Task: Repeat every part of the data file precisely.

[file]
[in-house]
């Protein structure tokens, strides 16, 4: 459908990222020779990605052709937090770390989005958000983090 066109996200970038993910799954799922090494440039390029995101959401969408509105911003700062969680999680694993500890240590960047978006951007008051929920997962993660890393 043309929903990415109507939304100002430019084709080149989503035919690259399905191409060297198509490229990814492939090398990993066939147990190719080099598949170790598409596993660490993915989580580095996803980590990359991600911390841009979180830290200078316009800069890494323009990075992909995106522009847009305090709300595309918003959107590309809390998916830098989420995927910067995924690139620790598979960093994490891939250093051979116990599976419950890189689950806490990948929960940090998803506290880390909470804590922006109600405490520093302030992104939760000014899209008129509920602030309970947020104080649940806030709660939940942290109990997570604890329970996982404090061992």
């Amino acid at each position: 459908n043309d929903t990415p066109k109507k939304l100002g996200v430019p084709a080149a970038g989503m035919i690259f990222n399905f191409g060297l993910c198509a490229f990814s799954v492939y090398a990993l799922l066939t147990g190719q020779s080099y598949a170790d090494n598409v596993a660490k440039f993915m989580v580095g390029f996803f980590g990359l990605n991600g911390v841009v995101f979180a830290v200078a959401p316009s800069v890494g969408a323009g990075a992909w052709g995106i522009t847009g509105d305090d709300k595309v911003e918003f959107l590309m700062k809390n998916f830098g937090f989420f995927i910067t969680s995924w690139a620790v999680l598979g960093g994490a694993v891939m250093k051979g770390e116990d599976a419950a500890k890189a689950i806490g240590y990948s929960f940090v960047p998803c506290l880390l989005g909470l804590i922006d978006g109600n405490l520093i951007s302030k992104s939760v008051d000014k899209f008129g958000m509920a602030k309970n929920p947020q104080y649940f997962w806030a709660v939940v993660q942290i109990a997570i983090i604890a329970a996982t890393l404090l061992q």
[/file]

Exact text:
[in-house]
């Protein structure tokens, strides 16, 4: 459908990222020779990605052709937090770390989005958000983090 066109996200970038993910799954799922090494440039390029995101959401969408509105911003700062969680999680694993500890240590960047978006951007008051929920997962993660890393 043309929903990415109507939304100002430019084709080149989503035919690259399905191409060297198509490229990814492939090398990993066939147990190719080099598949170790598409596993660490993915989580580095996803980590990359991600911390841009979180830290200078316009800069890494323009990075992909995106522009847009305090709300595309918003959107590309809390998916830098989420995927910067995924690139620790598979960093994490891939250093051979116990599976419950890189689950806490990948929960940090998803506290880390909470804590922006109600405490520093302030992104939760000014899209008129509920602030309970947020104080649940806030709660939940942290109990997570604890329970996982404090061992």
């Amino acid at each position: 459908n043309d929903t990415p066109k109507k939304l100002g996200v430019p084709a080149a970038g989503m035919i690259f990222n399905f191409g060297l993910c198509a490229f990814s799954v492939y090398a990993l799922l066939t147990g190719q020779s080099y598949a170790d090494n598409v596993a660490k440039f993915m989580v580095g390029f996803f980590g990359l990605n991600g911390v841009v995101f979180a830290v200078a959401p316009s800069v890494g969408a323009g990075a992909w052709g995106i522009t847009g509105d305090d709300k595309v911003e918003f959107l590309m700062k809390n998916f830098g937090f989420f995927i910067t969680s995924w690139a620790v999680l598979g960093g994490a694993v891939m250093k051979g770390e116990d599976a419950a500890k890189a689950i806490g240590y990948s929960f940090v960047p998803c506290l880390l989005g909470l804590i922006d978006g109600n405490l520093i951007s302030k992104s939760v008051d000014k899209f008129g958000m509920a602030k309970n929920p947020q104080y649940f997962w806030a709660v939940v993660q942290i109990a997570i983090i604890a329970a996982t890393l404090l061992q």